to Mars. While this mission beneficially stresses and challenges the technology envelope in entry, descent, and landing (EDL), it would be prudent to ensure that the EDL technology under development is not tied too closely to a specific mission or destination. Technologies that enable a broad spectrum of future missions by accommodating a wide range of destination and schedule options were more highly valued in the roadmap evaluation.

Some technologies in different roadmaps have connections that are not delineated in the draft roadmaps. For example, both a better understanding of the effects of space radiation on humans and development of technologies to mitigate those effects more effectively are a high priority for future human deep-space missions. The risk posed by space radiation is closely linked to mission duration and thus to advances in in-space propulsion that could shorten the duration of long missions, such as a human mission to Mars. Systems analysis could help address the multifaceted challenge of reducing the health risk posed by space radiation. More generally, systems analysis could be used throughout the technology development process to guide technology selection, refinement, redirection, and down-selection in the dynamic environment that shapes NASA’s current and future research and mission priorities.

Recommendation. Systems Analysis. NASA’s Office of the Chief Technologist (OCT) should use disciplined systems analysis for the ongoing management and decision support of the space technology portfolio, particularly with regard to understanding technology alternatives, relationships, priorities, timing, availability, down-selection, maturation, investment needs, system engineering considerations, and cost-to-benefit ratios; to examine “what-if” scenarios; and to facilitate multidisciplinary assessment, coordination, and integration of the roadmaps as a whole. OCT should give early attention to improving systems analysis and modeling tools, if necessary to accomplish this recommendation.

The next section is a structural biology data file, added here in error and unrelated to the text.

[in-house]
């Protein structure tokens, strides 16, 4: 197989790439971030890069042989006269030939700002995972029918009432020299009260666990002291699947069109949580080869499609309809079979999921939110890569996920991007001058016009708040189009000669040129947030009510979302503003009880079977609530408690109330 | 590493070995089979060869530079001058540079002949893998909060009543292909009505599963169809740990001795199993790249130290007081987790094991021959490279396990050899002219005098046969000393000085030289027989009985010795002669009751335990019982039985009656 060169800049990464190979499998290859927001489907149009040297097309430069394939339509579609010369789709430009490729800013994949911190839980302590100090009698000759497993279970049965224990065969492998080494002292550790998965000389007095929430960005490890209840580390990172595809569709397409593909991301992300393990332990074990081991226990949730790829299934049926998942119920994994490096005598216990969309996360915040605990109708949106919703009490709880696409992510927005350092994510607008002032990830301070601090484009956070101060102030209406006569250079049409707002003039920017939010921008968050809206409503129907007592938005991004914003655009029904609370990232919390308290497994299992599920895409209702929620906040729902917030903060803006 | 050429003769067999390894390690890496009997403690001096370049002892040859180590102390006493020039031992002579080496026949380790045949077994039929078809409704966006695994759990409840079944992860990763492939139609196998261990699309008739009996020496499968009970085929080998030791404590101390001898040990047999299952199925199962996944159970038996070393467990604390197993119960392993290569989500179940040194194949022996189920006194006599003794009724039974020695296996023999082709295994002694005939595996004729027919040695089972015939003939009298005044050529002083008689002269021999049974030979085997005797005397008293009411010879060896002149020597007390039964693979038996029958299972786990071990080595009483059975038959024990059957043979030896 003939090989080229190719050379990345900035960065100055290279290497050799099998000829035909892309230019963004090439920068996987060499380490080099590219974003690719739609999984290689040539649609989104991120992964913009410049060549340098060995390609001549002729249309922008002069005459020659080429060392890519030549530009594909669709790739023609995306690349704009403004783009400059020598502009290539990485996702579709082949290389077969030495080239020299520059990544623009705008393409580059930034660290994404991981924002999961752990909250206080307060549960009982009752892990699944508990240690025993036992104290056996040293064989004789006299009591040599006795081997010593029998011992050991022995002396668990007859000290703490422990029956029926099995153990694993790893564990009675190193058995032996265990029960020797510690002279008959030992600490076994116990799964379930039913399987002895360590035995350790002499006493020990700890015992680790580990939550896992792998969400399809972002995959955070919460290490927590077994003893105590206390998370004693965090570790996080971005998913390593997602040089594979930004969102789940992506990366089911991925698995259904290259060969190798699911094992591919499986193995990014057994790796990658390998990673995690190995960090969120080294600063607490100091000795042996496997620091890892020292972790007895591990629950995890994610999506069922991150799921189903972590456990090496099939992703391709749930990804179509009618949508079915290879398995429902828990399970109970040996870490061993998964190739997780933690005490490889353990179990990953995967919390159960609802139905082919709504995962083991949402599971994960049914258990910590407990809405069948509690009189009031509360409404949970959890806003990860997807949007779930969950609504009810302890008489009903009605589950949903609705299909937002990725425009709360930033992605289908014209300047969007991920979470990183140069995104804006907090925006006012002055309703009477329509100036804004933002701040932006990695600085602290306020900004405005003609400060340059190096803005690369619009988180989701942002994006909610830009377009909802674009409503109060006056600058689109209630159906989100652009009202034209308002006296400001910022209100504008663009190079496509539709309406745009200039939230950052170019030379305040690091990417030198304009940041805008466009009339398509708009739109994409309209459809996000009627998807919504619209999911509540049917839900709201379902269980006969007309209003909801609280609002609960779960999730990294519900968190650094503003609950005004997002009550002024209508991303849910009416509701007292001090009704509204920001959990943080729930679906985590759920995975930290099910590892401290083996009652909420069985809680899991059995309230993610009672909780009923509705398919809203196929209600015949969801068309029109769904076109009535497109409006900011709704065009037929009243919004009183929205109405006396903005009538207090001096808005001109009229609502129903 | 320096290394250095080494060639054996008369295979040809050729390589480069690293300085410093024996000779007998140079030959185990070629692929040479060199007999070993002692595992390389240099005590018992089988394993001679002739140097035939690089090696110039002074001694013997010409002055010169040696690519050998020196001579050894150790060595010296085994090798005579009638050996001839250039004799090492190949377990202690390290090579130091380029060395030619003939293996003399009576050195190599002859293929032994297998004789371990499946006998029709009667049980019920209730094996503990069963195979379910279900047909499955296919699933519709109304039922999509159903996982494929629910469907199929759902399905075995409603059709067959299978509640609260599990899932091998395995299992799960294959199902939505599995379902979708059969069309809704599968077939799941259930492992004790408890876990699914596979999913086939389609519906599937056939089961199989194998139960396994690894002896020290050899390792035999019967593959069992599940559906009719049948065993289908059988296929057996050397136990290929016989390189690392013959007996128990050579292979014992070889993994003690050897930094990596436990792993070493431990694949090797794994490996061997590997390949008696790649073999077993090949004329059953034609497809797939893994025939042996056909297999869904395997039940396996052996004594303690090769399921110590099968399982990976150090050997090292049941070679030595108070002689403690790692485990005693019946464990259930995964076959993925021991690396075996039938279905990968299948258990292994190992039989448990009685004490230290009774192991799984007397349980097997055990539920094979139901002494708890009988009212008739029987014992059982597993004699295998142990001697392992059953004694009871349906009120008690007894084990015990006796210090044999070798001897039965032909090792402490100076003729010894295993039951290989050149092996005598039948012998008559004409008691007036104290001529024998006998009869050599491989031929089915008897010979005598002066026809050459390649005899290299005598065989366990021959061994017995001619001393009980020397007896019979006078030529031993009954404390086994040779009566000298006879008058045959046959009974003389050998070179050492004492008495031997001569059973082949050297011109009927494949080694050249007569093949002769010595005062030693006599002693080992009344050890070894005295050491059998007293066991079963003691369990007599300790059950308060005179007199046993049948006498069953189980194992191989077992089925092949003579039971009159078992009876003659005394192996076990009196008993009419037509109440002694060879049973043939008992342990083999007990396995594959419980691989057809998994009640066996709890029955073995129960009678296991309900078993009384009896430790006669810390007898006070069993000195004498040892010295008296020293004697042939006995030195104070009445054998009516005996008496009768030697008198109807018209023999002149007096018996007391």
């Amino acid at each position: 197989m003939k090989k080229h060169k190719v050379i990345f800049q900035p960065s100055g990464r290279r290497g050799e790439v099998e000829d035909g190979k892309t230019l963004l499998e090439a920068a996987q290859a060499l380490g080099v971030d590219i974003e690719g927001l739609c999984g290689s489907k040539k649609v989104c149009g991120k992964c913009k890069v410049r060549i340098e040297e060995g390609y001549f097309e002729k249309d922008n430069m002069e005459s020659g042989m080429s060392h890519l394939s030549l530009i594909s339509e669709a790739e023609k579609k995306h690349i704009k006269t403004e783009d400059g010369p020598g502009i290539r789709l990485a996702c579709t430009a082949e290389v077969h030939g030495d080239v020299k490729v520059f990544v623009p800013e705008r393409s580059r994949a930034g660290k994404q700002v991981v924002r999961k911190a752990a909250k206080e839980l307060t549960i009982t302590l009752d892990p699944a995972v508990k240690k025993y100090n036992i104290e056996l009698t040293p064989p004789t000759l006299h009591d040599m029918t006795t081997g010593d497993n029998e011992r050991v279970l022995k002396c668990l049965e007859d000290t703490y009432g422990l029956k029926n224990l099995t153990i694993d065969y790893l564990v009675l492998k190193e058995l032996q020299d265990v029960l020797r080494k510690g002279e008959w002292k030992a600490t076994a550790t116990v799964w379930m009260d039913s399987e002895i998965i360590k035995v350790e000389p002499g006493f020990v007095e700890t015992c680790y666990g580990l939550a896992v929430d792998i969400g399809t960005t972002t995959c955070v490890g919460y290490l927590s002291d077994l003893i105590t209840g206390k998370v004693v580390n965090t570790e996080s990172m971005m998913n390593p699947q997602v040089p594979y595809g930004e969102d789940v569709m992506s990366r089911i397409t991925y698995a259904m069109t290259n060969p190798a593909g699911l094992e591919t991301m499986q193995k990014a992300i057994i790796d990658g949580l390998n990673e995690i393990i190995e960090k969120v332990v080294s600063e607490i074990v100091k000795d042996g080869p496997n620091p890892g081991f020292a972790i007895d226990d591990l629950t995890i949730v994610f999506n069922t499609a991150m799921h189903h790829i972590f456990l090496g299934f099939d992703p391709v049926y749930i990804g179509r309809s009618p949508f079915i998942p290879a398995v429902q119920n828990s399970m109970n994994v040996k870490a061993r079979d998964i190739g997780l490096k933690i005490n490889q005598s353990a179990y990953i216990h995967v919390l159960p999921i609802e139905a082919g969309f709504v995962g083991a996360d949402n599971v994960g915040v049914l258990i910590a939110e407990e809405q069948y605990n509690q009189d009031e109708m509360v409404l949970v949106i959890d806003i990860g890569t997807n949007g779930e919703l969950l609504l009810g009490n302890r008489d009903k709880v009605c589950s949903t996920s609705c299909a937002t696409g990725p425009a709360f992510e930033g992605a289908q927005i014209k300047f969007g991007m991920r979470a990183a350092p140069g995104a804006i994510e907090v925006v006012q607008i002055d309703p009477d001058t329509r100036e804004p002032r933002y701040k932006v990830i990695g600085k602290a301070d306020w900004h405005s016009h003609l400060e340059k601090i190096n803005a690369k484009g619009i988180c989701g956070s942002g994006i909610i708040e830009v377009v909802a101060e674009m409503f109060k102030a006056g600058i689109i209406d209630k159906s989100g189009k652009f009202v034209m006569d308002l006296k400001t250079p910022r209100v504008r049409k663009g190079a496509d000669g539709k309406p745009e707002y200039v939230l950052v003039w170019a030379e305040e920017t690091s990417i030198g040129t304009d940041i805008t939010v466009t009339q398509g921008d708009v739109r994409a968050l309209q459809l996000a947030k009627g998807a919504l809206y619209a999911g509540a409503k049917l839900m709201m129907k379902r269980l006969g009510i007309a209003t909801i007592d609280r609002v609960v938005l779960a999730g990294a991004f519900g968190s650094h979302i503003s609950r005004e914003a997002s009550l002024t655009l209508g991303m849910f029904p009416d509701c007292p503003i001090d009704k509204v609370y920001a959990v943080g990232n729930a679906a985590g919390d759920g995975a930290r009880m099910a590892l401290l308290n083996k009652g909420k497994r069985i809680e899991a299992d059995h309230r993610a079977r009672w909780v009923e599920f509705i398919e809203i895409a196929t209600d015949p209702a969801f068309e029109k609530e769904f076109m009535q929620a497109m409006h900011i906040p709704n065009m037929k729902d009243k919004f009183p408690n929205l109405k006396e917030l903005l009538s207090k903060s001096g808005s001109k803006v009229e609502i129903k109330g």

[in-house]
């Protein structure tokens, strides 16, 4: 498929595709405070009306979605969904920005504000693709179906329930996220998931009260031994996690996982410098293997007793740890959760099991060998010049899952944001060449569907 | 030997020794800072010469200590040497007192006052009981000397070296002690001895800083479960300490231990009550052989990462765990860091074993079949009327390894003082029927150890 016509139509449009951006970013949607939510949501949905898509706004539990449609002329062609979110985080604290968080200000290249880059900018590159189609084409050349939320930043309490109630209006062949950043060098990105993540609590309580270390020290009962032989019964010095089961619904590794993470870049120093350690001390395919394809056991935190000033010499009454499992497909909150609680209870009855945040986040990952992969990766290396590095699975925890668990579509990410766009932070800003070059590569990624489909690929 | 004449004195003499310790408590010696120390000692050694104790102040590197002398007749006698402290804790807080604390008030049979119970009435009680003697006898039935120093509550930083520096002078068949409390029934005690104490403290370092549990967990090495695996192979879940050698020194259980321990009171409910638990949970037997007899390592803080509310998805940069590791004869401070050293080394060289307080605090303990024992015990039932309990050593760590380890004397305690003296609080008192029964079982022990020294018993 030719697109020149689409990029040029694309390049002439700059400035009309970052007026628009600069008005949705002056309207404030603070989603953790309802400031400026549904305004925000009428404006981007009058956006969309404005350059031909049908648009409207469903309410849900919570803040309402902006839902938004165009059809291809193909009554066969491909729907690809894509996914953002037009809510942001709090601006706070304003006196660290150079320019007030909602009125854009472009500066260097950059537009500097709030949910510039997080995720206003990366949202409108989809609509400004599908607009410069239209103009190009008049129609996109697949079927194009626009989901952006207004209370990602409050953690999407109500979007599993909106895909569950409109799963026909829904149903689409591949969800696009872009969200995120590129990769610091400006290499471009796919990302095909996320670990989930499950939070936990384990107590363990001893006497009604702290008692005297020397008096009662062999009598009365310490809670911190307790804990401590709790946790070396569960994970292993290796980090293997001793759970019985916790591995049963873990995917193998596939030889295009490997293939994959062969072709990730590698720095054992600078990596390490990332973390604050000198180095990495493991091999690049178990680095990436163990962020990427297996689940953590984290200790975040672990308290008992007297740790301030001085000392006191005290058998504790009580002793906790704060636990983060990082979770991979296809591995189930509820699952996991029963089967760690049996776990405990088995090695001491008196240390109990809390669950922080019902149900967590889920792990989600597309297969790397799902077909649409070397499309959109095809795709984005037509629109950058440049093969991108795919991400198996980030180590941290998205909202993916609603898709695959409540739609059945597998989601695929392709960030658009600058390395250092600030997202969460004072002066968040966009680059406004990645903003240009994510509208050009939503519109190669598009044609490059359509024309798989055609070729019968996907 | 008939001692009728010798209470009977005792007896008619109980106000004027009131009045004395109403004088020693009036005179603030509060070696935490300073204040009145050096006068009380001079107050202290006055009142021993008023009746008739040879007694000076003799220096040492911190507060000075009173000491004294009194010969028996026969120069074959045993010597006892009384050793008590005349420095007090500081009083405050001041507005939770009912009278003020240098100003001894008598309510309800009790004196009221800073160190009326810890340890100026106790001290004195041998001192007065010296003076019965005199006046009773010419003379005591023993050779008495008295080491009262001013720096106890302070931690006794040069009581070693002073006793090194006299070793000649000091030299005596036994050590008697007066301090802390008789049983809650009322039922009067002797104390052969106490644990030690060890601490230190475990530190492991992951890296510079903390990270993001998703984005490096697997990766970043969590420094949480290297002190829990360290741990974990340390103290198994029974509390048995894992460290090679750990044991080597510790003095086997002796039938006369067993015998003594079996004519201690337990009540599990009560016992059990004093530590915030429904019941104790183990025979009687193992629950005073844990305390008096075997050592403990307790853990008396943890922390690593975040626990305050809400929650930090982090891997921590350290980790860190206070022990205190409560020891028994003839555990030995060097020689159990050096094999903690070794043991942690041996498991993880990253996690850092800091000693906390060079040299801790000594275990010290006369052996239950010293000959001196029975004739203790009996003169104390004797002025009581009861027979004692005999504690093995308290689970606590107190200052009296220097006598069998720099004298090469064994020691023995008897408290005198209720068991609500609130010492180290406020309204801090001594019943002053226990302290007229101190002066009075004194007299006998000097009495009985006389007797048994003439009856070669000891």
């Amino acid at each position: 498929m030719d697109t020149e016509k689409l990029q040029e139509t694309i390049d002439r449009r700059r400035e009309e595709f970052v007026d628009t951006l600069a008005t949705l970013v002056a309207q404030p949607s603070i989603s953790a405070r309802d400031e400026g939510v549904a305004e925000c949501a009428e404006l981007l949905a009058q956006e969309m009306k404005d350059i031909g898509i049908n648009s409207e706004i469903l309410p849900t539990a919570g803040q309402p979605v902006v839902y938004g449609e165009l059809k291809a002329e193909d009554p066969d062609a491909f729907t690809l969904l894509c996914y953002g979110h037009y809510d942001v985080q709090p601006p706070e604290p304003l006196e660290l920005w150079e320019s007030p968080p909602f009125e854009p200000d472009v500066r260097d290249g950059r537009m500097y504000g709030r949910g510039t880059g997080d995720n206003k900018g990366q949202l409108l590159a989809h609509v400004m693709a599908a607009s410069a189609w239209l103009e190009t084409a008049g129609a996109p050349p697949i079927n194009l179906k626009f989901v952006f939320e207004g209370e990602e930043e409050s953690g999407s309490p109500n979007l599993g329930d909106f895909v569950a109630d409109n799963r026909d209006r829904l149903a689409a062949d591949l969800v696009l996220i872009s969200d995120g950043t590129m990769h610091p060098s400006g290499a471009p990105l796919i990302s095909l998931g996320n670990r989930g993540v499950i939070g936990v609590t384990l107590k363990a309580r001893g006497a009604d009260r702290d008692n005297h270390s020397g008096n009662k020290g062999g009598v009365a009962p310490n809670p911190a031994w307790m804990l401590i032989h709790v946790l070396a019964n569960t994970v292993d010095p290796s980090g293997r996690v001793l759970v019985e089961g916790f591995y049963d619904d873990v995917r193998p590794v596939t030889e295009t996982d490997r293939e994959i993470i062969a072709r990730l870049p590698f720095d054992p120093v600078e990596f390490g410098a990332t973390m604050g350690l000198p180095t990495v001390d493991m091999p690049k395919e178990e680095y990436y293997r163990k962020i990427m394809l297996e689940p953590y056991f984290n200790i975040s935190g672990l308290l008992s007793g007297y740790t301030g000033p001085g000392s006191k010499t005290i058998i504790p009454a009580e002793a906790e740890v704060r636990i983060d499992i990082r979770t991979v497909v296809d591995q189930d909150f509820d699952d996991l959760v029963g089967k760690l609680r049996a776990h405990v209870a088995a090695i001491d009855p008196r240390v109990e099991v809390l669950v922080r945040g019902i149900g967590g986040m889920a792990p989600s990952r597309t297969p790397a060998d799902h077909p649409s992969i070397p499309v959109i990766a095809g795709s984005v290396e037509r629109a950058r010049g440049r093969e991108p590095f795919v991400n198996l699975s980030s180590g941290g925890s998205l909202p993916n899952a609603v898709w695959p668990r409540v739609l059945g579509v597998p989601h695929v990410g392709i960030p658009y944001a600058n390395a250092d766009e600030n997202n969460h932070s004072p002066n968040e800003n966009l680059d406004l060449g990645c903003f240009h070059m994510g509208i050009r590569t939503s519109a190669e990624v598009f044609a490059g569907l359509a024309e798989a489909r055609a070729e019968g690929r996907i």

Recommendation. Managing the Progression of Technologies to Higher Technology Readiness Levels (TRLs). OCT should establish a rigorous process to down-select among competing technologies at appropriate milestones and TRLs to ensure that only the most promising technologies proceed to the next TRL.

FOUNDATIONAL TECHNOLOGY BASE AND
DEVELOPMENT OF LOW-TRL TECHNOLOGY

The successful development of game-changing technologies that lead to revolutionary capabilities applicable to a wide range of potential missions is a priority for NASA’s space technology program and was treated as such in the roadmap evaluation process. Not to be overlooked, however, is the fact that many of the game-changing breakthroughs emerge only from a sustained level of disciplinary research and its contribution to a foundational technology base. As such, maintaining (or reestablishing) a technology base that produces a pipeline of evolutionary improvements over time is an important element of the OCT program. There are many areas where continuity of effort is all-important, such as research on aerothermodynamics and hypersonic flow, advanced lightweight materials, fault-tolerant guidance and control, and human factors, to name just a few. These are areas that address problems that will never be completely solved, yet advancing the level of understanding in these disciplines is critical for many of NASA’s missions. Also, in executing challenging missions, it is often necessary to have access to individuals with in-depth competence who reside in the government, at an academic institution, or perhaps in industry, and who are experts in a given subject. These experts are invaluable in providing advice to help solve problems of a critical nature as they arise during a program. Furthermore, hiring the very brightest people as they graduate from universities will help NASA maintain and improve its workforce over the long term. These individuals are usually best placed initially in a disciplinary research organization where they can continue to grow their expertise in their fields. They can later transition to other parts of the organization as they progress in their chosen careers. The steering committee recognizes that many of these core-competency and workforce issues do not rest principally with OCT, but they are mentioned here because the technology development program can influence how NASA addresses these issues.

In 2011, NASA OCT reestablished the NASA Innovative Advanced Concepts (NIAC) program to fund visionary technologies at TRLs 1 to 3. The NIAC program, which will investigate individual technology concepts at a relatively low level of effort, should not be limited to those technologies identified as high priority by the steering



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